When animals need to be captured, the window at the visitor area is covered with a blanket and the sliding door to the outdoor enclosure is closed. The exit from the anterior transport crate to the stable is closed with a wooden board. After the gazelles are brought into the stable, the slide to the exterior area is also closed. The door to the L-shaped room is open while the door to the second room is closed. When a keeper enters the gazelle stable, the animals retreat to the backwall and into the first catching room (1). At the foremost point of the room they get through the slide into the second room (2). As soon as two gazelles are in the second room, the connecting slide is closed by a second keeper monitoring the movement from the entrance room. Now a keeper enters the door to the second room (2) and directs the gazelles into the two transport boxes (3) through the slide on the narrow side. If one gazelle is in each box, the corridor to the second room is closed by a wooden board and another board is placed between the two boxes.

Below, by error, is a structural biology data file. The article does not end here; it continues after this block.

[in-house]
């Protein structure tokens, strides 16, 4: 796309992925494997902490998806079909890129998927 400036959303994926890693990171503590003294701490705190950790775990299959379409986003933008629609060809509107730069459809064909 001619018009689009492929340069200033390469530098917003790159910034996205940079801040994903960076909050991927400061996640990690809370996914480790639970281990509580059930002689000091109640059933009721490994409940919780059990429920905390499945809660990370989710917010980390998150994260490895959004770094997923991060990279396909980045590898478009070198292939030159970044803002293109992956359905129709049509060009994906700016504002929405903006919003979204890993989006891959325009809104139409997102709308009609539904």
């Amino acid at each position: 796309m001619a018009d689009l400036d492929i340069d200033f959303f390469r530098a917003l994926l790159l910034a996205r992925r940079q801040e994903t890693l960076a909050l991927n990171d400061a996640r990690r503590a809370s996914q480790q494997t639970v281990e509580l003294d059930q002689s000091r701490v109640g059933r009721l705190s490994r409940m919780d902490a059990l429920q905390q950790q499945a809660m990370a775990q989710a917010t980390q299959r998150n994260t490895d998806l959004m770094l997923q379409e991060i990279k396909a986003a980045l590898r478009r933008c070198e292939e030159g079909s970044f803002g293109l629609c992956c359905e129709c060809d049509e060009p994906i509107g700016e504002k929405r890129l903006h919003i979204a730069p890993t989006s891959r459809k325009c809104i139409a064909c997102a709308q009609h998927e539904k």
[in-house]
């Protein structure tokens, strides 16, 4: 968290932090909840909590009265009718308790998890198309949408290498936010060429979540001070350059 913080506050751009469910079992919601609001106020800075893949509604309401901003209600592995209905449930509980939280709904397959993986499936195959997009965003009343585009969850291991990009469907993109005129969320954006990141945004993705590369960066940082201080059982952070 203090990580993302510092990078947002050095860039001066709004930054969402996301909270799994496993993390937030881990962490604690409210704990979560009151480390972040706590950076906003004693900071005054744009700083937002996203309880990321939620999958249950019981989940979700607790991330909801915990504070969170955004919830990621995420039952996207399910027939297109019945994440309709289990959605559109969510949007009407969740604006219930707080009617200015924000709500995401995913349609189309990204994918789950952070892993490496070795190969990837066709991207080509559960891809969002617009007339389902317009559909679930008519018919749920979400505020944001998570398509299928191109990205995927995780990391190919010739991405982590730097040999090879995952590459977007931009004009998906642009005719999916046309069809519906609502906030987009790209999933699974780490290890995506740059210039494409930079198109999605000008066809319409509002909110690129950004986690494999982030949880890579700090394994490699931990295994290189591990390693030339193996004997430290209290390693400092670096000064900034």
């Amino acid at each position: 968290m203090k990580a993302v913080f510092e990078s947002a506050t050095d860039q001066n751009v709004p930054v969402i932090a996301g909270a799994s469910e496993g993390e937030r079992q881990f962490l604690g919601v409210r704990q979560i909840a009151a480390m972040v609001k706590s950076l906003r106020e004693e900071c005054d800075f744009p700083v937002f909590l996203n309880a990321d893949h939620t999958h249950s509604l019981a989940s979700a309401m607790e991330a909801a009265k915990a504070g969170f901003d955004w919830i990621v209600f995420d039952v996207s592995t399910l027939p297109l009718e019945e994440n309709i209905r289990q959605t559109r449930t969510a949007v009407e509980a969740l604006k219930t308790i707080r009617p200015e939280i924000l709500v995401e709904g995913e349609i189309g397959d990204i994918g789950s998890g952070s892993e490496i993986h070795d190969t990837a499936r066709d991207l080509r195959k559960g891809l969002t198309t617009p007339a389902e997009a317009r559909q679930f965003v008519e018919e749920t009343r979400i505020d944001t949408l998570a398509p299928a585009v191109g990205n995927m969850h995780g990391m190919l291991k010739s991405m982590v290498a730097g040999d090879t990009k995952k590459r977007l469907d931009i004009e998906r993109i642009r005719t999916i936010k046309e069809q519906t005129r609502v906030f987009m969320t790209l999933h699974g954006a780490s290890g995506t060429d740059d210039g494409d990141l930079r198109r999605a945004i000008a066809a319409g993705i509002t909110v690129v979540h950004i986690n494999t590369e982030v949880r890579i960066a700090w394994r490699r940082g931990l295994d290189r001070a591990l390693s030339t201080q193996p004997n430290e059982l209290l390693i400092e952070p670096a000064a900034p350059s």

In this manner, the gazelles can be loaded and easily transported. Because the crate size minimizes movement of the gazelle, the crate can also be used by veterinary staff for treatments by simply opening the top lid.
The second stable in the separation enclosure also has two parallel long rooms which serve as chutes. A transport box can also be installed here.
FEATURES DEDICATED TO VISITORS: